This is likely the kind of ink marker you are used to. Sharpie®, Avery® Marks a lot, even magic marker are known for their capillary action markers. You just take the cap off and start writing. When it dries out, it gets thrown out. Very often that happens very fast. That is because much of the inside of the barrel is taken up by an absorbent sponge-like tube. It's like a tampon. It drinks up the ink inside so that it can supply the nib with ink. It is especially important to keep a capillary action marker capped when not in use since the ink is always exposed to air this way and is always evaporating. We always recommend to store markers on their side because of this and it is especially important to do it for capillary action markers.
Most paint markers use a valve action mechanism. When you un-cap anew pen, you will notice that the nib is clean and has no ink or paint inside. It can be pulled out of the marker. To start using the marker, you will have to depress the valve by pressing down on your surface with the nib. When the valve opens, the paint is then exposed to the nib. Once it is sufficiently inked up, you can start writing. We suggest using a test surface when inking up if you are not used to how your marker flows. Once you have the hang of it, the mark-maker has the ultimate control of how much paint or ink is used.
It is no question that valve action markers last much much much longer than capillary action markers. We have found xylene markers from the 1960's and before. They still work just as well as when they were made. This is because the marker contents are not only sealed from the air by the cap but by the closed valve that only open when the nib is being inked.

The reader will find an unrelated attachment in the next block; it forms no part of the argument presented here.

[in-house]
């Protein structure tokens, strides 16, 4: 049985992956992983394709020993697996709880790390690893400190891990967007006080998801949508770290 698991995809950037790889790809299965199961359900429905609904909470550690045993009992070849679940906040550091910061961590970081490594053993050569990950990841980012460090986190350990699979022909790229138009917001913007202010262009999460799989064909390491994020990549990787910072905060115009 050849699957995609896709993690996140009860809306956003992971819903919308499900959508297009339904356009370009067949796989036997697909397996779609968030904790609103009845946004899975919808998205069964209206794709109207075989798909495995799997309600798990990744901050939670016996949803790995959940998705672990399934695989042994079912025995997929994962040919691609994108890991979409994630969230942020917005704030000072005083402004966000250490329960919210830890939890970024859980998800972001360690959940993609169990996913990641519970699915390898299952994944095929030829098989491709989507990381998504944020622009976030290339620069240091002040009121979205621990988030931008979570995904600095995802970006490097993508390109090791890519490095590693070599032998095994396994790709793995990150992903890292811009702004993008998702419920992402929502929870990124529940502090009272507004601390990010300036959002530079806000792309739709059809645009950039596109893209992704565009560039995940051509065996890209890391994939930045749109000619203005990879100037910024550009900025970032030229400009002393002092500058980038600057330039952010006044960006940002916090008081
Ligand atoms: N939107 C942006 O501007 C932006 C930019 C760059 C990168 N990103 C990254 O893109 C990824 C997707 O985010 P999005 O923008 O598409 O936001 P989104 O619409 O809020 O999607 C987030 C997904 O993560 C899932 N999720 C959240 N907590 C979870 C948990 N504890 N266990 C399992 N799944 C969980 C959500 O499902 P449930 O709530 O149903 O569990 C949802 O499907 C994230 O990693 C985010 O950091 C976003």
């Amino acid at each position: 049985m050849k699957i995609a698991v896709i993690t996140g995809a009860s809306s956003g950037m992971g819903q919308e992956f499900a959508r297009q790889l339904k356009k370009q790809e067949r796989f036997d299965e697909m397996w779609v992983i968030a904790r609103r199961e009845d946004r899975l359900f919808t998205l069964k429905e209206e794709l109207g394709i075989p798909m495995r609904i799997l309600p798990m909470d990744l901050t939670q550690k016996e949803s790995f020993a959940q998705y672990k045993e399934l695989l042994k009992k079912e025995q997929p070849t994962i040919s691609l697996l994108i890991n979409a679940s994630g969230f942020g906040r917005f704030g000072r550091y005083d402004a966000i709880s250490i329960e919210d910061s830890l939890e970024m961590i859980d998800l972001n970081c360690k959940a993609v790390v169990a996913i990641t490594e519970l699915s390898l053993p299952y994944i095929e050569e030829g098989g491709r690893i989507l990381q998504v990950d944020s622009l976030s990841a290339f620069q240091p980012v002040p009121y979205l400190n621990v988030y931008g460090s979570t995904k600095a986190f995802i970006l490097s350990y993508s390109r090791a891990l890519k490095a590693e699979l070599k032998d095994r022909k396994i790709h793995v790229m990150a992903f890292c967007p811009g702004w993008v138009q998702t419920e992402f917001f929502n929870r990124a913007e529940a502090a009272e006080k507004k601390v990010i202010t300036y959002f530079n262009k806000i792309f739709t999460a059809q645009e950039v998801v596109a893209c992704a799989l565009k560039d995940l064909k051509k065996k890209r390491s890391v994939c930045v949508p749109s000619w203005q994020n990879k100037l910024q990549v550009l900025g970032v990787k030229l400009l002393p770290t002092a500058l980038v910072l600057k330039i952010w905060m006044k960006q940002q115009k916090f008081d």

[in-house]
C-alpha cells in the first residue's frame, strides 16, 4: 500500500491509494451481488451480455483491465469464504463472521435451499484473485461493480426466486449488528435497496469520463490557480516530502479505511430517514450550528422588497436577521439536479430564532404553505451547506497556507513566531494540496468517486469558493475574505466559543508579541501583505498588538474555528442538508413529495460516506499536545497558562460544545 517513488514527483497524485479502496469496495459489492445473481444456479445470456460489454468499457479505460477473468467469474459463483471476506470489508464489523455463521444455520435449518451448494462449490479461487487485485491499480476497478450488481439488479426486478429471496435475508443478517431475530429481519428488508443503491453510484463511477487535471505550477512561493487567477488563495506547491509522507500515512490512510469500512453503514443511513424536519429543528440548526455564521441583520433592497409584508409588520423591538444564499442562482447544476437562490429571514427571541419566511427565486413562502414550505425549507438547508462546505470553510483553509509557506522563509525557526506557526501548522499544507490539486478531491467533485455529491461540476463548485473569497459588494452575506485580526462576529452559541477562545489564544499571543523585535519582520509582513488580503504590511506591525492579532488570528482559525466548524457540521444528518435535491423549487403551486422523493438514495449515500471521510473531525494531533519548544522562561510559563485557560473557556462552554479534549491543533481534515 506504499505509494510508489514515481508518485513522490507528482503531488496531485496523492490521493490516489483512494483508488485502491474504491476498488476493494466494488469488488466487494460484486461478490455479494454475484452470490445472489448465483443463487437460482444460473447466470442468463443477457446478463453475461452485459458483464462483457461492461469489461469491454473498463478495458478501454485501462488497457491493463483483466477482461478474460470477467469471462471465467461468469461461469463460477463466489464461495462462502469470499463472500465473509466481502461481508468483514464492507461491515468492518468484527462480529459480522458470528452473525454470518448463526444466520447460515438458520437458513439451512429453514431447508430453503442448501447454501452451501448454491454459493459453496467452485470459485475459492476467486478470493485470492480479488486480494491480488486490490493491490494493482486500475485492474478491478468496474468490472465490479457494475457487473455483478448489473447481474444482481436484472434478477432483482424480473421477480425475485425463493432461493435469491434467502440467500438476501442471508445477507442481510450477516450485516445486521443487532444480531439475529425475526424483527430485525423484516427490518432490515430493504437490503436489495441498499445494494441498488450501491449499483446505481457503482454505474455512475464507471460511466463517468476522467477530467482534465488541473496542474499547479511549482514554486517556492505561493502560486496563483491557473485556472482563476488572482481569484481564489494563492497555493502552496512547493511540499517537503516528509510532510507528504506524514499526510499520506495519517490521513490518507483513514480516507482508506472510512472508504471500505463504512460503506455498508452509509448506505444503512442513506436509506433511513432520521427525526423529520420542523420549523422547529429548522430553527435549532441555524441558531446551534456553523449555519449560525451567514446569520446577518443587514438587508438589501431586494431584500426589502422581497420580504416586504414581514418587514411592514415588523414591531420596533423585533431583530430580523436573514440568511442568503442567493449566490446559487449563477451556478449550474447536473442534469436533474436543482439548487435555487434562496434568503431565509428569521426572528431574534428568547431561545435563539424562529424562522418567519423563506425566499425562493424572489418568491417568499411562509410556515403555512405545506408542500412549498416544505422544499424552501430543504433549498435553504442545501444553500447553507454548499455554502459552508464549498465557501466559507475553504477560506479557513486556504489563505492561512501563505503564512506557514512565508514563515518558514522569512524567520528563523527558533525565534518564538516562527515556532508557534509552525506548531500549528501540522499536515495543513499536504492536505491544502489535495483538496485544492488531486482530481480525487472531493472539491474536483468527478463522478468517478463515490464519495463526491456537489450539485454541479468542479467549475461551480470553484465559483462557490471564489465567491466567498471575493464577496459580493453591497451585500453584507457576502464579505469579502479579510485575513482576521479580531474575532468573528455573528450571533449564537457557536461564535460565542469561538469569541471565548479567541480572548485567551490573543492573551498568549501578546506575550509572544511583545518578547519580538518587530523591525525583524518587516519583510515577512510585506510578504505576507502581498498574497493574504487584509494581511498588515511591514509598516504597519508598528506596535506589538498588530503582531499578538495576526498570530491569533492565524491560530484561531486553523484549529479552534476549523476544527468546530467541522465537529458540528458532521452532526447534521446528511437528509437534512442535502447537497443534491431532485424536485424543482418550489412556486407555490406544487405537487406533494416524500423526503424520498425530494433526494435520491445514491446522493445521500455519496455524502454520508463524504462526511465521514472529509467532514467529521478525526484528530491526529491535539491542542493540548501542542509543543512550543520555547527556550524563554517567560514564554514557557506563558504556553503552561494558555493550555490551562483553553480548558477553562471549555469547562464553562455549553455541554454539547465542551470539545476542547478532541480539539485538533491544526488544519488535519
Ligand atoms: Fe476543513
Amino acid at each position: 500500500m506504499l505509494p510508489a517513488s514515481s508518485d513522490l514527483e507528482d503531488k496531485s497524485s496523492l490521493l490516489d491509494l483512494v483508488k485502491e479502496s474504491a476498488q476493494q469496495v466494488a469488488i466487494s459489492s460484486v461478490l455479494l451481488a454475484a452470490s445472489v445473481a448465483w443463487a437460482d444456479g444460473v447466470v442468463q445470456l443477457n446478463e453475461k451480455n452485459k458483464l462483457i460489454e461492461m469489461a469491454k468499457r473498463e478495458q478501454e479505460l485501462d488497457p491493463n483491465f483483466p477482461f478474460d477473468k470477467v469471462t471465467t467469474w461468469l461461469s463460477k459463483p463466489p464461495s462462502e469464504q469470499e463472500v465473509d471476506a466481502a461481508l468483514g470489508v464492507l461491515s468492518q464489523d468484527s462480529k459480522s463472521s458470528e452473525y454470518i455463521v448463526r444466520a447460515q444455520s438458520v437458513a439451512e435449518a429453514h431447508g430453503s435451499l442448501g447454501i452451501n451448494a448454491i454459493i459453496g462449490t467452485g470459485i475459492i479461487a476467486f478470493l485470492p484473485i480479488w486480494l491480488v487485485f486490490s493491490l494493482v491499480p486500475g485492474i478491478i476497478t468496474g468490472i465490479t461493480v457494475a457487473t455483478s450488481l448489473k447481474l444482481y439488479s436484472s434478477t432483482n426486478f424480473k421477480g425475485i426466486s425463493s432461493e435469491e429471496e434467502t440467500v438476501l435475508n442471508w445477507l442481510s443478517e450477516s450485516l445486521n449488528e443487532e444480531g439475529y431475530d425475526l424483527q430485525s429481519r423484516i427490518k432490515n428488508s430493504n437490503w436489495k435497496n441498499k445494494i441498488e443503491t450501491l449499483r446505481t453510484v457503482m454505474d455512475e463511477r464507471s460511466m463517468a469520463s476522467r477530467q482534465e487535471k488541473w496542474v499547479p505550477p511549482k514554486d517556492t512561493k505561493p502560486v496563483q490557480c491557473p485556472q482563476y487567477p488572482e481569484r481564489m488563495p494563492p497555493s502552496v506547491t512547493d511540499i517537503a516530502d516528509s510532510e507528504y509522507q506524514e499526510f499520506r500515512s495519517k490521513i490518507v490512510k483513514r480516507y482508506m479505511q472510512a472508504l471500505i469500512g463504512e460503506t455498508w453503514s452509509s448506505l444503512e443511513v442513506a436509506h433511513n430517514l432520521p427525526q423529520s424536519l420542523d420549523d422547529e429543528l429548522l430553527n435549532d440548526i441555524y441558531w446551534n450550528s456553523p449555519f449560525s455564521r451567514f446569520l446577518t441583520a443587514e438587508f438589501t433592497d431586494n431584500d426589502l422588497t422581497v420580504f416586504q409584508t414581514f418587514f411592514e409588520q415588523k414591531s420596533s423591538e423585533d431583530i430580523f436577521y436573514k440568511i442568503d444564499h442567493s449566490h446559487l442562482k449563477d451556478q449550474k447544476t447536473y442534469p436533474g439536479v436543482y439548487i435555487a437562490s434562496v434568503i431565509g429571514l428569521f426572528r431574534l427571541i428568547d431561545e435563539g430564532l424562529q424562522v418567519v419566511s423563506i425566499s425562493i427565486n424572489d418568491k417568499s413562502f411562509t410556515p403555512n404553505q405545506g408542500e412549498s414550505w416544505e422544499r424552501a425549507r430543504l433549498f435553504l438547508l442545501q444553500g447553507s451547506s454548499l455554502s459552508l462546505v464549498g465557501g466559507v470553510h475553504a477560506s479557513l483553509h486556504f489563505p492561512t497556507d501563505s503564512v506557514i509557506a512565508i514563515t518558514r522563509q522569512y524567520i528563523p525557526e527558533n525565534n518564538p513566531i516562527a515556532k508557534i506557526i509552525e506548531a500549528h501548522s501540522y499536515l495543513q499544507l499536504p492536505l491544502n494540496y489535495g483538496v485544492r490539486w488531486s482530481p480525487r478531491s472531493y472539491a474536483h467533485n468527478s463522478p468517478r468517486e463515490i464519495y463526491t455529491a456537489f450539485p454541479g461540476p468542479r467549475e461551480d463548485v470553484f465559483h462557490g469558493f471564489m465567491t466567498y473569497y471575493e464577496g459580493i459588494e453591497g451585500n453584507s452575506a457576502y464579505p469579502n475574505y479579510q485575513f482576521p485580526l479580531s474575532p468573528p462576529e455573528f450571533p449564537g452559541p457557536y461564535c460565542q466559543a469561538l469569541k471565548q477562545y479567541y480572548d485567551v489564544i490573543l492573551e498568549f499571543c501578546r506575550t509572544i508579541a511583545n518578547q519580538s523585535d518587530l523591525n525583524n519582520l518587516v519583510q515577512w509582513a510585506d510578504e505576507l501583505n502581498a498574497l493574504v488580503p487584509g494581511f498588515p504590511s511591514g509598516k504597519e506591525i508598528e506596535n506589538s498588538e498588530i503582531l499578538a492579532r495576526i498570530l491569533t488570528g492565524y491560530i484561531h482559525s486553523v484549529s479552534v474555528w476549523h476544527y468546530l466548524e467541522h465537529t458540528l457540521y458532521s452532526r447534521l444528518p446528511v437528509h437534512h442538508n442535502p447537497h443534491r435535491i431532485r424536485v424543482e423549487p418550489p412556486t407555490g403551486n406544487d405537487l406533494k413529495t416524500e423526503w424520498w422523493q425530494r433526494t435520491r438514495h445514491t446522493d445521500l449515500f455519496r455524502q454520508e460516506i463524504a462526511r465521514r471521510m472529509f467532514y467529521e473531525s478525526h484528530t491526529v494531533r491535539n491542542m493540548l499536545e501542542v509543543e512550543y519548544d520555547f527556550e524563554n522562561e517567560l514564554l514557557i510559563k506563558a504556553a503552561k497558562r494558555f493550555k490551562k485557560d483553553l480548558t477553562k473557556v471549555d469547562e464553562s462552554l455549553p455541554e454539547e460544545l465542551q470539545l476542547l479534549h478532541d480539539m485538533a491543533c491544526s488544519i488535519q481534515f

As far as how many uses you get out of the product, valve action markers keep going and going and going all the way down to the last drop. nothing is wasted. I have heard stories of someone using a marker for over 30 years until they had to scramble to find if the marker company still existed so they could purchase another one. Capillary markers start to weaken after the first few uses.
Because capillary action markers use a soak up mechanism inside the pen, there is not much more space left to house ink. It is hard to measure how much ink is used in the production of capillary action markers because of the presence of the soak up mechanism. On the other hand, valve-controlled pens allow for the entire area of the barrel to be dedicated to housing paint or ink.
Capillary pens need to have the nib fastened to the soak up mechanism and cant be removed. Valve action always has a replaceable and reversible nib and can always be renewed and used down to the last drop.
We supply industrial grade paints, and inks, for a great variety of specialty applications. Many of these would be entirely inappropriate to use wit ha capillary mechanism. For capillary pens, you are strictly confined to the use of dye based inks.
Everybody and their mother has sharpies. They are cheap. They are convenient. They are everywhere. But they don't last and they are not meant for industrial use. We make all of our valve action markers here in the U.S.A. and have dedicated our factory to producing them as efficiently and contentiously as possible. The most costly part of the markers we make are the paint and we fill our pens to capacity. because of this, you will notice the price per individual pen is higher than most throw-away capillary pens. All things considered, for the amount of usage you get out of our valve-controlled pens, they are a bargain.
Anyone with any sense can see how wasteful these cheap capillary pens are in the long run - not only for your bank account but for the environment. One valve action marker under consistent usage will still outlast more than a dozen regular markers. Keep them out of your community's landfill!